In other words, a situation has been developed by this advertising of plaintiff, all of which costs a great deal of money, where the following statement may be quoted, from the case of Hilson Co. v. Foster (C. C.) 80 F. 896, at page 897: "Money invested in advertising is as much a part of the business as if invested in buildings, or machinery, and a rival in business has no more right to use the one than the other."
But, while we are thus quoting from the above case, it may be well to quote further, where Judge Coxe says: "The action is based upon deception, unfairness, and fraud, and when these are established the court should not hesitate to act. Fraud should be clearly proved; it should not be inferred from remote and trivial similarities. Judicial paternalism should be avoided; there should be no officious meddling by the court with the petty details of trade; but, on the other hand, its process should be promptly used to prevent an honest business from being destroyed or invaded by dishonest means." Hilson Co. v. Foster, supra.
Let us now turn to the defendant and his business. The defendant since 1915 has been, and still is, a duly licensed dealer in used cars. Since 1919, he has specialized in used Dodge cars. In other words, he has devoted himself, exclusively, to building up a good will with numerous customers, who, having bought a new Dodge car, and desirous of selling it, have learned to come to him, or send friends similarly situated, and receive the cash value of their used car. In addition, and as a necessary adjunct, to this secondhand car business, defendant maintains a service station. His main place of business is at 1270 Bedford avenue, Brooklyn, and his service station is at 814 Sterling Place, Brooklyn.
The Bedford avenue place holds 11 cars and is a showroom. The Sterling Place service station is built of fireproof brick, and holds 22 cars.
This business conducted by defendant is quite common. It is useful, legitimate, and, so far as I can see, from this record, has been conducted by him without even a suspicion of any dealing that might be considered a reflection on the integrity of his business. It is defendant's sole business, and, though he may call himself manager, such in fact he is, as well as being the sole proprietor. While his business is modest in capital invested, compared with plaintiff, yet the court should be and is equally as concerned with his rights as with those of plaintiff. On the above general statement of the business carried on by the parties we have to look into their respective rights.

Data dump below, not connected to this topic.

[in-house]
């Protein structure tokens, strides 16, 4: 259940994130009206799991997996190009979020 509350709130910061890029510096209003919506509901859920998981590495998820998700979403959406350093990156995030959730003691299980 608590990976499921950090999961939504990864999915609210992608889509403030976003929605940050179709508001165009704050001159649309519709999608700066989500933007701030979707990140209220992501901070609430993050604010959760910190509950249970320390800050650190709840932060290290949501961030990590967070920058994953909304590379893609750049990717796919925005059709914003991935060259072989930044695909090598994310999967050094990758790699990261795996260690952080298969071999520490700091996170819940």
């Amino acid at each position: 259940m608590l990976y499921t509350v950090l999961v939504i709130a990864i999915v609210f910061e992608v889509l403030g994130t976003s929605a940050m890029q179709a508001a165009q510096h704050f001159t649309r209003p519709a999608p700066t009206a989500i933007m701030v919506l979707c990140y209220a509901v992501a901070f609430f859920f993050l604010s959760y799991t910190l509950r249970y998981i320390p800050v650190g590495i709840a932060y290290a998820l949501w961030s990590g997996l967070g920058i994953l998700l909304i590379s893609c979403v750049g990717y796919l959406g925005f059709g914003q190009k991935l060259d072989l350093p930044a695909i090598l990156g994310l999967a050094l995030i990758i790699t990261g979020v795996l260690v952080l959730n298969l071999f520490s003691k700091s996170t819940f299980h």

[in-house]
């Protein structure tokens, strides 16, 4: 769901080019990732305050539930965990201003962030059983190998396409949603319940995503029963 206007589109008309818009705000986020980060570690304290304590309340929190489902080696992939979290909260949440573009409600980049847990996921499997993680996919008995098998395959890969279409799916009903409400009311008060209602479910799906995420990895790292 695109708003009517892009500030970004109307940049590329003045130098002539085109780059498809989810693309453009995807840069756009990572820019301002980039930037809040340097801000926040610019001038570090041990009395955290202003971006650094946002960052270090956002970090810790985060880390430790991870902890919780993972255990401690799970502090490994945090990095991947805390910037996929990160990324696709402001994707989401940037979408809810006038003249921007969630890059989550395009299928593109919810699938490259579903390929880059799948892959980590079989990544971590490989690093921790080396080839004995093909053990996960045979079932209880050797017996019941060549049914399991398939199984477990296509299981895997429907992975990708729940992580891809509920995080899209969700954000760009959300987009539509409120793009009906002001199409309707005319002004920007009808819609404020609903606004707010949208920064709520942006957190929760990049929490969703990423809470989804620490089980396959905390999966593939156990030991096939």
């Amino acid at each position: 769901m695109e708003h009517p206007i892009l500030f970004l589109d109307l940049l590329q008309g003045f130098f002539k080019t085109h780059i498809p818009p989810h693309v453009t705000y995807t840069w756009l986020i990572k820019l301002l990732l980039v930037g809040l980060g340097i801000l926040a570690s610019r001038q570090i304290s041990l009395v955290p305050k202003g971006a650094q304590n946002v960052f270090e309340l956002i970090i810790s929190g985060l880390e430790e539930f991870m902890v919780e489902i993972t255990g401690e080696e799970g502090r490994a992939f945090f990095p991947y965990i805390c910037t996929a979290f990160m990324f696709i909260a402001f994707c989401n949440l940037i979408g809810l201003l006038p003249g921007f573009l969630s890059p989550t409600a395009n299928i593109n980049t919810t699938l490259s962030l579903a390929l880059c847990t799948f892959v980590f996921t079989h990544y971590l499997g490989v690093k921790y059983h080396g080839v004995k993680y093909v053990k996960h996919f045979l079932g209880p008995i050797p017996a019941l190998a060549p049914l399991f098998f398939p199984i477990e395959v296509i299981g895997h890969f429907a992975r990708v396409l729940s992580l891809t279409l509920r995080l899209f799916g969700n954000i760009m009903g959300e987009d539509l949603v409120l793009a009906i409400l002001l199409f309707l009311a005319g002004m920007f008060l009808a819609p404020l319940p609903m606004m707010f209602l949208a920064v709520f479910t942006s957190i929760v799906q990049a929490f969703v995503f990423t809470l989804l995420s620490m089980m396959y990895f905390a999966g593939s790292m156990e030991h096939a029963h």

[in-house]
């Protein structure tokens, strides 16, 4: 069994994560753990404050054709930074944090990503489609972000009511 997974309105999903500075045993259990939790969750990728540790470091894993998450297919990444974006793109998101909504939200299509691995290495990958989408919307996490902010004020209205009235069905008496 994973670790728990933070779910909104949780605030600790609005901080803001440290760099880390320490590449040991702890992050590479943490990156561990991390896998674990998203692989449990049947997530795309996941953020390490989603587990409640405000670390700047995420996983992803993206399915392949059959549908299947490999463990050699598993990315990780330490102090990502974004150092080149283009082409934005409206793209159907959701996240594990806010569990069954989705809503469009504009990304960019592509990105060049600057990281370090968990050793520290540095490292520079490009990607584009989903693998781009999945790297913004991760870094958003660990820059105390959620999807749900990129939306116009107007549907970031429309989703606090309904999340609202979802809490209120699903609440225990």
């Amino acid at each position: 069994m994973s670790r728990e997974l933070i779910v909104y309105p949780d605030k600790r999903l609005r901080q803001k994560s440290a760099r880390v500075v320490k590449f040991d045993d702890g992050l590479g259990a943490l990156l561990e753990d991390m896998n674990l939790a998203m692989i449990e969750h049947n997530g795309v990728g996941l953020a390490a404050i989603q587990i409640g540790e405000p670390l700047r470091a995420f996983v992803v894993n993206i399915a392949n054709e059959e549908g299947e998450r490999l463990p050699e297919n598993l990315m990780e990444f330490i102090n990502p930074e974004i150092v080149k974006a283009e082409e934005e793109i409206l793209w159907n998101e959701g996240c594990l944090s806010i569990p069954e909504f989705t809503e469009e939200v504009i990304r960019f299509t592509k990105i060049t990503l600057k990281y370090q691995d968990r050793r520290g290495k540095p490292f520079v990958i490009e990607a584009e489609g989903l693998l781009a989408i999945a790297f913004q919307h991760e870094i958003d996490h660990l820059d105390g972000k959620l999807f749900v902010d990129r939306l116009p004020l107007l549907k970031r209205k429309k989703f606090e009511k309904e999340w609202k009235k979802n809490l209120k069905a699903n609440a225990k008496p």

In the first place, the plaintiff corporation does not sell or buy secondhand cars. Its sole business is the selling of new cars. This is far from saying, having in mind the valuable good will, which is an essential part of the business of plaintiff, as well as that of any other concern, that plaintiff's business interests entirely cease upon the sale by it of such new Dodge car, and that from then on it is not in any way substantially concerned with whether or not such purchaser becomes a satisfied buyer. The contrary is true. Every satisfied buyer is a potential buyer of a new car of the same make. In fact, the saturation point of first buyers is nearer reached than the point where another car is bought, perhaps larger and better, and of the same make, because the service rendered by the old car was satisfactory and its maker found reliable.
Again, plaintiff certainly cannot complain that its car is known as a Dodge car as long as it lasts. That is the name given to it at birth, and every one has a right to refer to it, by advertisement or otherwise, by this its true name. Also no court should prevent a person selling a Dodge car or buying one, and the mere fact that some one makes a specialty of doing this does not seem to me to change the situation.
There is no proof offered or claim made here that defendant has ever sold, as a Dodge car, one of some other make. Indeed, *875 plaintiff's counsel in his brief states, at page 46: "The plaintiff asks no restraint whatever on the right of the defendant to deal in used Dodge Bros. cars. It claims no right whatever to interfere or limit him in advertising that he deals in used Dodge Bros. cars. It has no interest whatever as to the amount of business done by him in used Dodge Bros. cars, or other cars. It fully and freely concedes, and has always conceded, that any one may lawfully and properly deal in used cars of any description, including Dodge Bros. used cars. The sole claim that it makes in respect thereto is that a person not conducting his business in co-operation with and under the sanction of the plaintiff shall not falsely represent to the public, either directly or by implication, that he is acting under the plaintiff's sanction, and shall not display the plaintiff's sign mark and `commercial signature' in connection with such business."